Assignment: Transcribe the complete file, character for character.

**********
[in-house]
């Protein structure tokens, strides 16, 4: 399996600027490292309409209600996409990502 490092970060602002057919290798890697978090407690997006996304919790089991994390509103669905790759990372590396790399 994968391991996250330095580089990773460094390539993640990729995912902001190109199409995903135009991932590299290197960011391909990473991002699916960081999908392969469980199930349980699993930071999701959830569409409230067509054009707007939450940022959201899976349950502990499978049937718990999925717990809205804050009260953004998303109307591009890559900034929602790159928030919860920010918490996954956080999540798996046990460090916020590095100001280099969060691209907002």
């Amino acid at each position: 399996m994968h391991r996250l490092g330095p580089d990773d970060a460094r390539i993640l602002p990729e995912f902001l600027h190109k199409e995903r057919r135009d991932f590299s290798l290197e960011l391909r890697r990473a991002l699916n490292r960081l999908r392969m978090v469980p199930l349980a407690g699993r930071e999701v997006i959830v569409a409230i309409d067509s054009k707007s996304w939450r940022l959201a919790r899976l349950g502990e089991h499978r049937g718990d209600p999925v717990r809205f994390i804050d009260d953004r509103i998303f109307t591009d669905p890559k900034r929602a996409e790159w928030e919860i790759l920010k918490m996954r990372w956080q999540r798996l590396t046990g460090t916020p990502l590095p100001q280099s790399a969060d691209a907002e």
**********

[in-house]
């Protein structure tokens, strides 16, 4: 399996600027490292309409209600996409990502 490092970060602002057919290798890697978090407690997006996304919790089991994390509103669905790759990372590396790399 994968391991996250330095580089990773460094390539993640990729995912902001190109199409995903135009991932590299290197960011391909990473991002699916960081999908392969469980199930349980699993930071999701959830569409409230067509054009707007939450940022959201899976349950502990499978049937718990999925717990809205804050009260953004998303109307591009890559900034929602790159928030919860920010918490996954956080999540798996046990460090916020590095100001280099969060691209907002």
């Amino acid at each position: 399996m994968h391991r996250l490092g330095p580089d990773d970060a460094r390539i993640l602002p990729e995912f902001l600027h190109k199409e995903r057919r135009d991932f590299s290798l290197e960011l391909r890697r990473a991002l699916n490292r960081l999908r392969m978090v469980p199930l349980a407690g699993r930071e999701v997006i959830v569409a409230i309409d067509s054009k707007s996304w939450r940022l959201a919790r899976l349950g502990e089991h499978r049937g718990d209600p999925v717990r809205f994390i804050d009260d953004r509103i998303f109307t591009d669905p890559k900034r929602a996409e790159w928030e919860i790759l920010k918490m996954r990372w956080q999540r798996l590396t046990g460090t916020p990502l590095p100001q280099s790399a969060d691209a907002e």